As business media companies look for growth on a global scale, they must decide whether to build an overseas unit from the ground up, buy an existing business, enter into a joint venture, license their brands and content, or syndicate.
At last week's ABM/FIPP World Conference 2008 in New York, panelists shared some of their experiences with those various options, offering lessons they have learned from international relationships and transactions. The conference was a joint effort of American Business Media and the International Federation of the Periodical Press (FIPP).
Looking back at the international transactions she has done over more than a dozen years, Wilma Jordan, founder and CEO of Jordan, Edmiston Group, observed, “M&A has become more homogenous as more and more companies have become multinational and global.”
Charles Engros, managing partner at Morgan, Lewis & Bockius, agreed that experience with multinational deals has helped buyers and sellers become more familiar with the nuances, but, he added, “There are still cultural differences, and a process of education needs to happen on both sides.”
Having people located on the ground where the deal is being done is important both for cultural and practical reasons, said Jeffrey Stevenson, managing director and co-CEO of Veronis Suhler Stevenson. “It's difficult to have people come back and forth from New York for the months it takes,” he said. “That's why we have had an office in London for many years.”
In emerging markets, revenue growth is often very high, said Scott Mozarsky, exec VP-chief strategy and development officer for United Business Media's PR Newswire. “The top line is a great story, but the bottom line is never exactly what you think it's going to be,” he said. For example, the way some employees are paid in Latin America, which understates their total compensation, can inflate profit projections.
While buying an overseas company is one way for a U.S.-based business media company to branch out internationally, it is not the only one, said Michael Alic, Advanstar Communications' VP-Electronic Media Group and previously VP-general manager of the company's license group. Licensing, joint ventures and syndication deals are also options, “but finding the right partner is critical” to their success, he said.
There are many steps to choosing an international partner, said Pramath Raj Sinha, founder and managing director of India's 9.9 Mediaworx. “We have a team that does all the analysis, and we find that checking references is a great help,” he said. “In the end, though, it boils down to trust.”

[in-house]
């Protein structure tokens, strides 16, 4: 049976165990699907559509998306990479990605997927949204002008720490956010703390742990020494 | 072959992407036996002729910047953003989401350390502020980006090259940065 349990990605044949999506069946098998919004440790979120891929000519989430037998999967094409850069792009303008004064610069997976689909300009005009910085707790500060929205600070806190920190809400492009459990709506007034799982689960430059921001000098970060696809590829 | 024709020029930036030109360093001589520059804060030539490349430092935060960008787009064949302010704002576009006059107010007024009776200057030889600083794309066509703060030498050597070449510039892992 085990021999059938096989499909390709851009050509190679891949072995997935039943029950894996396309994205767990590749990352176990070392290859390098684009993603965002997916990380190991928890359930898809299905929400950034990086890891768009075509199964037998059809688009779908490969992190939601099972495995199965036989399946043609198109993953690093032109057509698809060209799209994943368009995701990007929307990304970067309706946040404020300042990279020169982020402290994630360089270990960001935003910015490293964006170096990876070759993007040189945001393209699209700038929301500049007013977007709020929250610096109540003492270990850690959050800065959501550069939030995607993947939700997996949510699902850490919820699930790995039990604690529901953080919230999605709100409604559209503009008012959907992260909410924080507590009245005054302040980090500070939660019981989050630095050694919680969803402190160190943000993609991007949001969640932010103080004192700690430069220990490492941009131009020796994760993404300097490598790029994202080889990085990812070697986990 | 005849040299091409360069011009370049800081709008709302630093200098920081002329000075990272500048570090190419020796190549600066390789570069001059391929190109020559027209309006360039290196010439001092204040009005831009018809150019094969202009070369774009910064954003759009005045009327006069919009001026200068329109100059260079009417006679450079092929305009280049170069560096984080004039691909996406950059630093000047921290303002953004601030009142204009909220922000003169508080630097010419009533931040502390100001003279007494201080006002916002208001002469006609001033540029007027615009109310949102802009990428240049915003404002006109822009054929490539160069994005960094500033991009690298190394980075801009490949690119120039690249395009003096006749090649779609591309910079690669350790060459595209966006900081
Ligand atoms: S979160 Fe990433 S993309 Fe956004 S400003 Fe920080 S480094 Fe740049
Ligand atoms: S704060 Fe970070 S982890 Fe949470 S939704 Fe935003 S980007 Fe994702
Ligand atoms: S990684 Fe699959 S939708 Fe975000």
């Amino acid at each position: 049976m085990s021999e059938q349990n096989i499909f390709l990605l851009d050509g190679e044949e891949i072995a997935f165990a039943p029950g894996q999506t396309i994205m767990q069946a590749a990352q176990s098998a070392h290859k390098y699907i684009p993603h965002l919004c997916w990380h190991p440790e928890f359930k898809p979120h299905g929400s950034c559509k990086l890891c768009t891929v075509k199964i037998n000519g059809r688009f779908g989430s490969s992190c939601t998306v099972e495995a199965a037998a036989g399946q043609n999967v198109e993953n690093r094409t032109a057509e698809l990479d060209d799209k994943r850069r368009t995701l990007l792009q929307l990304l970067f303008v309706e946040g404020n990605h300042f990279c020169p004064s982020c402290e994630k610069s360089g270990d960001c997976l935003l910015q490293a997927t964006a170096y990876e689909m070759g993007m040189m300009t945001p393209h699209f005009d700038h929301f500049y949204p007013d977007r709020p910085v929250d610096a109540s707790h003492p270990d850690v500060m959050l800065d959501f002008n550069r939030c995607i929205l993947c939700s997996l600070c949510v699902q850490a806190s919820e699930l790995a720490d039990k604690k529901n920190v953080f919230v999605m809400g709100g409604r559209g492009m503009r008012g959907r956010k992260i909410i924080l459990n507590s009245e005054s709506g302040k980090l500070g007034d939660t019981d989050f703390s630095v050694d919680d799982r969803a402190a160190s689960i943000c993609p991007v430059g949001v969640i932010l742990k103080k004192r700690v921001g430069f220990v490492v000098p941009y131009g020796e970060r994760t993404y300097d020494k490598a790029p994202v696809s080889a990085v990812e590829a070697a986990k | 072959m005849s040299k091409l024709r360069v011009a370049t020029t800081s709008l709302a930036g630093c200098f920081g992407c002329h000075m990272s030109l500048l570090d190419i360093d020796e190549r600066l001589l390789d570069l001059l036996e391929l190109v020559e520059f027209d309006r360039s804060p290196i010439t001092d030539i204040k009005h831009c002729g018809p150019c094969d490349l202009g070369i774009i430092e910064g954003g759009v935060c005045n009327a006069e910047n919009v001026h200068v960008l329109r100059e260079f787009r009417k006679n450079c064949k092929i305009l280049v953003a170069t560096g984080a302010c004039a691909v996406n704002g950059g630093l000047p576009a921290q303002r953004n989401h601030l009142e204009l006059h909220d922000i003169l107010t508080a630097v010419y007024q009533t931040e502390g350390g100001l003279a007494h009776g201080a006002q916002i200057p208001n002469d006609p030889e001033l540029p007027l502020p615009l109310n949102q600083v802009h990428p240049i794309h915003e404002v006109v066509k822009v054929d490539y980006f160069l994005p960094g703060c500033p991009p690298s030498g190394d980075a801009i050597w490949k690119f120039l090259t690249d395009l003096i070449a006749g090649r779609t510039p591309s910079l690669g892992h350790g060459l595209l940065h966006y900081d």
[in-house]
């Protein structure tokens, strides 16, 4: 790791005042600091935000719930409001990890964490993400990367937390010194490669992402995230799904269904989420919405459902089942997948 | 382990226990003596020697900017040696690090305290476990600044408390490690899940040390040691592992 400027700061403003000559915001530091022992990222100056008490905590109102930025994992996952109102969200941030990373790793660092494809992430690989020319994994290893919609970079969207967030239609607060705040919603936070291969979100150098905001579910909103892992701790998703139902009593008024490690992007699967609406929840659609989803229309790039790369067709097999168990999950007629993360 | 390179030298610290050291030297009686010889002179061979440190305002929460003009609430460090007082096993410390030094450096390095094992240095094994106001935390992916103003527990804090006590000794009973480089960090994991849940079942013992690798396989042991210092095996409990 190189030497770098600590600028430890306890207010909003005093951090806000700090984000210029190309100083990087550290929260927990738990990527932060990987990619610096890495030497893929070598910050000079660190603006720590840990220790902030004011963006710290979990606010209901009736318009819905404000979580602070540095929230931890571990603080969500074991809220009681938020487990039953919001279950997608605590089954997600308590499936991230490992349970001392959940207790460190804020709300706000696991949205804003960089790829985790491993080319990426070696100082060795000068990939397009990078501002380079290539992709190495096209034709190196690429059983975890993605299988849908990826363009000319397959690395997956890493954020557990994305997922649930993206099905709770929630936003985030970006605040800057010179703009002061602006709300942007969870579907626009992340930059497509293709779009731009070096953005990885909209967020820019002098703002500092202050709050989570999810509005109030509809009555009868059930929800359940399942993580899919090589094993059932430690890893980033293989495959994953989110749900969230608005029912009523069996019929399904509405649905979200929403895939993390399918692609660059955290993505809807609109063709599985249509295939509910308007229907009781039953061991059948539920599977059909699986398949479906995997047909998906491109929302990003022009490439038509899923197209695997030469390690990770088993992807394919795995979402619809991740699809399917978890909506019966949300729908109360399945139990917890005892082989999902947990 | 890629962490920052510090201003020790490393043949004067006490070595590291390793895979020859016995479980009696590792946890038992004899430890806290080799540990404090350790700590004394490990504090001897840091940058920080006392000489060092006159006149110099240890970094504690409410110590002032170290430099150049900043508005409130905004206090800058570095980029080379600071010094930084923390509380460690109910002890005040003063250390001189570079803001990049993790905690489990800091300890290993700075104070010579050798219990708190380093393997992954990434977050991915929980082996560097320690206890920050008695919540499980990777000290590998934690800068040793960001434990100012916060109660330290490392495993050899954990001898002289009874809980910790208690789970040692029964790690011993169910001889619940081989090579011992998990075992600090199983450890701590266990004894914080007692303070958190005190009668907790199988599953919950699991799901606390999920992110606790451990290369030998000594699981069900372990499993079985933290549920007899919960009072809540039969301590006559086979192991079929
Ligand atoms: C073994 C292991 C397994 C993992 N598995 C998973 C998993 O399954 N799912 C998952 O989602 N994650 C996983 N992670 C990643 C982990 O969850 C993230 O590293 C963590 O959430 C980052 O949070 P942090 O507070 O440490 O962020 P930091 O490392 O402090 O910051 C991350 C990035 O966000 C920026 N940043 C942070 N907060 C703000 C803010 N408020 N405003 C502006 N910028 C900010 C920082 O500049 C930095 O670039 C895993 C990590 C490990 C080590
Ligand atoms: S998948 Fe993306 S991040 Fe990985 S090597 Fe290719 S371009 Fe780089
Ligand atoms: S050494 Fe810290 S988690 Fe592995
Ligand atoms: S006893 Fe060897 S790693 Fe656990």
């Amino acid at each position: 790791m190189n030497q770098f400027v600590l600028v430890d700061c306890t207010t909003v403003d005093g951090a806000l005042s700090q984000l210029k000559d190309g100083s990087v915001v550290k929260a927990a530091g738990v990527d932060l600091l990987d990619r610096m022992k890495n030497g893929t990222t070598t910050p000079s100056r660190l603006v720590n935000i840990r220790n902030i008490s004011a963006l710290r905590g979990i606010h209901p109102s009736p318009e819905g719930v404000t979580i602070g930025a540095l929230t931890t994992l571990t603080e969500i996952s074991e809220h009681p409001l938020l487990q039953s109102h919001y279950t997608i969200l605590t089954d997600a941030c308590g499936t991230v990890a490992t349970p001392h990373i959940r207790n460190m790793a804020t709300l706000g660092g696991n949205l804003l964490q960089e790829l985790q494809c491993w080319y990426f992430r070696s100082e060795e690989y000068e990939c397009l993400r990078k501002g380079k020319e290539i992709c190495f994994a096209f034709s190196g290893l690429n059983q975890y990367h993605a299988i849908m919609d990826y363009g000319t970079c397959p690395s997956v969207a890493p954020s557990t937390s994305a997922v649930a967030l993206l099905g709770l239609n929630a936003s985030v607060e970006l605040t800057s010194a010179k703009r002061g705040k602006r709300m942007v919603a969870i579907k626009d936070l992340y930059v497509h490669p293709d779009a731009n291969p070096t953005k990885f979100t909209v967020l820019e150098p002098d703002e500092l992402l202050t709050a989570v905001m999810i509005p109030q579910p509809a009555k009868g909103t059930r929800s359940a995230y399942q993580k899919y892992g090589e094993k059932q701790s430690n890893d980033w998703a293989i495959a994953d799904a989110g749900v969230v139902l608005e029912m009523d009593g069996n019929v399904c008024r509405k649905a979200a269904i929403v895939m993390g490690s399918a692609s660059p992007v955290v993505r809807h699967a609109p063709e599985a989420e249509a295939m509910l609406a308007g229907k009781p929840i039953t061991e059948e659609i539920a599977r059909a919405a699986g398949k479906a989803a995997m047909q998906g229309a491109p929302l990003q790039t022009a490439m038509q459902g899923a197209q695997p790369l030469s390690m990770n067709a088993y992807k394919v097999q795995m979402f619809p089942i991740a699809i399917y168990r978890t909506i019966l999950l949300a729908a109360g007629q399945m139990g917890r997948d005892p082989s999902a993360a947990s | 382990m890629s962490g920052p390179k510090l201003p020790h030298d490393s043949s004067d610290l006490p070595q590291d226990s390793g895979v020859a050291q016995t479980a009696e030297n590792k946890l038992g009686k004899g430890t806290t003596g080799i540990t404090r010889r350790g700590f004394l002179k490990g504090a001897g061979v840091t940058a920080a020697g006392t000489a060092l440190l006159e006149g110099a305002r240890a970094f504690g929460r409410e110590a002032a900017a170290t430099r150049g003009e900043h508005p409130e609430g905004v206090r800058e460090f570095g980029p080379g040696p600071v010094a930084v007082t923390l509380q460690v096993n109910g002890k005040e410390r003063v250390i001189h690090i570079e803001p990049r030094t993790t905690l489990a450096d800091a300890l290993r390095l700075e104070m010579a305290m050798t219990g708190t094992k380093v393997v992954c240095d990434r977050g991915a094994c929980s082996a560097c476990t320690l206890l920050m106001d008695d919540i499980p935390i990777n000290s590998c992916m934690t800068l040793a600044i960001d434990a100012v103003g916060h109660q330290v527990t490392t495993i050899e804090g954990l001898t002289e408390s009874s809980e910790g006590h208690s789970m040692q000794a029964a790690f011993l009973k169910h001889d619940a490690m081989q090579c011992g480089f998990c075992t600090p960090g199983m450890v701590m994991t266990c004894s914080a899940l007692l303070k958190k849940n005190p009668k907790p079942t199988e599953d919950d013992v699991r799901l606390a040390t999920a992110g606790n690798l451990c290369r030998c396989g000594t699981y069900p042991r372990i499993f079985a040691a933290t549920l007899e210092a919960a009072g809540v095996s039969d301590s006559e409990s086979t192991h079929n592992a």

“You have to go out into the territories and meet the people,” agreed Ian Bedwell, director of Mediastraat, a Dutch media consultancy. “One face-to-face meeting is worth at least 50 e-mails.”
David Hill, president-CEO of IDG's International Publishing Services, told of a visit he made to the owner of a non-U.S. media company: “I was talking to him for about an hour and I had a feeling something wasn't right,” he recalled. “Then it hit me. We were sitting in a newsroom and the phone didn't ring once. Needless to say, we didn't do a deal with him.”
Melvyn Goh is CEO-group publisher of M Media Group, a media investment arm of Morningside Asia that is building some prestigious U.S. media brands in China, including Forbes China, Harvard Business Review China and Information Week China. “At the end of the day, we leverage content across platforms,” he said. “Forbes is a premier conference brand. Harvard Business Review, available online and mobile, is the most expensive subscription in China. Each brand presents different opportunities.”
Sinha, whose company is a licensee, said he always makes sure to meet with the editorial team at a prospective licensor. “If they can help me crack the code on what the market wants, not just provide me with content, they can save me years in the market,” he said. M